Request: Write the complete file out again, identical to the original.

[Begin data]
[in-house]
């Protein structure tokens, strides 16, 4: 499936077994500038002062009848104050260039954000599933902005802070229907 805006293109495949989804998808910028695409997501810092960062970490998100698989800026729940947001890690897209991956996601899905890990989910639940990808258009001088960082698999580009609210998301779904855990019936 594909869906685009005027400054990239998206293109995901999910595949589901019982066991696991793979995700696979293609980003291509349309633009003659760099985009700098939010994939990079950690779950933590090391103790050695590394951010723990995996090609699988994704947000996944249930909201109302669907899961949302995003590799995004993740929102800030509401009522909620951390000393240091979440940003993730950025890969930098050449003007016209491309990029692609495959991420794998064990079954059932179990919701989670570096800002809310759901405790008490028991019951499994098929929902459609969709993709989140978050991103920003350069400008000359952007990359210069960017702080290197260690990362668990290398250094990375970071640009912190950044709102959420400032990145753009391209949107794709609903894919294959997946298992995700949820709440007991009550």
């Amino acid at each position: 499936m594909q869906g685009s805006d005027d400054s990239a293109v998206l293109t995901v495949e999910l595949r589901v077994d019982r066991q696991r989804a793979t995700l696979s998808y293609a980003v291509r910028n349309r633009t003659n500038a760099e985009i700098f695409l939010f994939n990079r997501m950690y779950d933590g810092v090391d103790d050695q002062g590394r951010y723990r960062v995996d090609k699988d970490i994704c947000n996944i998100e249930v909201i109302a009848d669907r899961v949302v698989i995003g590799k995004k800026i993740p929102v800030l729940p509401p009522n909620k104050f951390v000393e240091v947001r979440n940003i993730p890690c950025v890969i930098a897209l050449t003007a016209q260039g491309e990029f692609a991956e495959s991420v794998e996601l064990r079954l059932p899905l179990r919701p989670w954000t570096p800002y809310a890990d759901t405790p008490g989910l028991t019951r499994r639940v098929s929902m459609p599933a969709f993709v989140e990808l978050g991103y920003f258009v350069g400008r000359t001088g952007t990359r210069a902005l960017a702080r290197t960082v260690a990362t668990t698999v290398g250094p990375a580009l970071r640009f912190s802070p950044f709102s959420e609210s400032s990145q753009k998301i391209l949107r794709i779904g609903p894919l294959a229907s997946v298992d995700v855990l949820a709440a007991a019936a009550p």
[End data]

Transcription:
[in-house]
């Protein structure tokens, strides 16, 4: 499936077994500038002062009848104050260039954000599933902005802070229907 805006293109495949989804998808910028695409997501810092960062970490998100698989800026729940947001890690897209991956996601899905890990989910639940990808258009001088960082698999580009609210998301779904855990019936 594909869906685009005027400054990239998206293109995901999910595949589901019982066991696991793979995700696979293609980003291509349309633009003659760099985009700098939010994939990079950690779950933590090391103790050695590394951010723990995996090609699988994704947000996944249930909201109302669907899961949302995003590799995004993740929102800030509401009522909620951390000393240091979440940003993730950025890969930098050449003007016209491309990029692609495959991420794998064990079954059932179990919701989670570096800002809310759901405790008490028991019951499994098929929902459609969709993709989140978050991103920003350069400008000359952007990359210069960017702080290197260690990362668990290398250094990375970071640009912190950044709102959420400032990145753009391209949107794709609903894919294959997946298992995700949820709440007991009550």
């Amino acid at each position: 499936m594909q869906g685009s805006d005027d400054s990239a293109v998206l293109t995901v495949e999910l595949r589901v077994d019982r066991q696991r989804a793979t995700l696979s998808y293609a980003v291509r910028n349309r633009t003659n500038a760099e985009i700098f695409l939010f994939n990079r997501m950690y779950d933590g810092v090391d103790d050695q002062g590394r951010y723990r960062v995996d090609k699988d970490i994704c947000n996944i998100e249930v909201i109302a009848d669907r899961v949302v698989i995003g590799k995004k800026i993740p929102v800030l729940p509401p009522n909620k104050f951390v000393e240091v947001r979440n940003i993730p890690c950025v890969i930098a897209l050449t003007a016209q260039g491309e990029f692609a991956e495959s991420v794998e996601l064990r079954l059932p899905l179990r919701p989670w954000t570096p800002y809310a890990d759901t405790p008490g989910l028991t019951r499994r639940v098929s929902m459609p599933a969709f993709v989140e990808l978050g991103y920003f258009v350069g400008r000359t001088g952007t990359r210069a902005l960017a702080r290197t960082v260690a990362t668990t698999v290398g250094p990375a580009l970071r640009f912190s802070p950044f709102s959420e609210s400032s990145q753009k998301i391209l949107r794709i779904g609903p894919l294959a229907s997946v298992d995700v855990l949820a709440a007991a019936a009550p």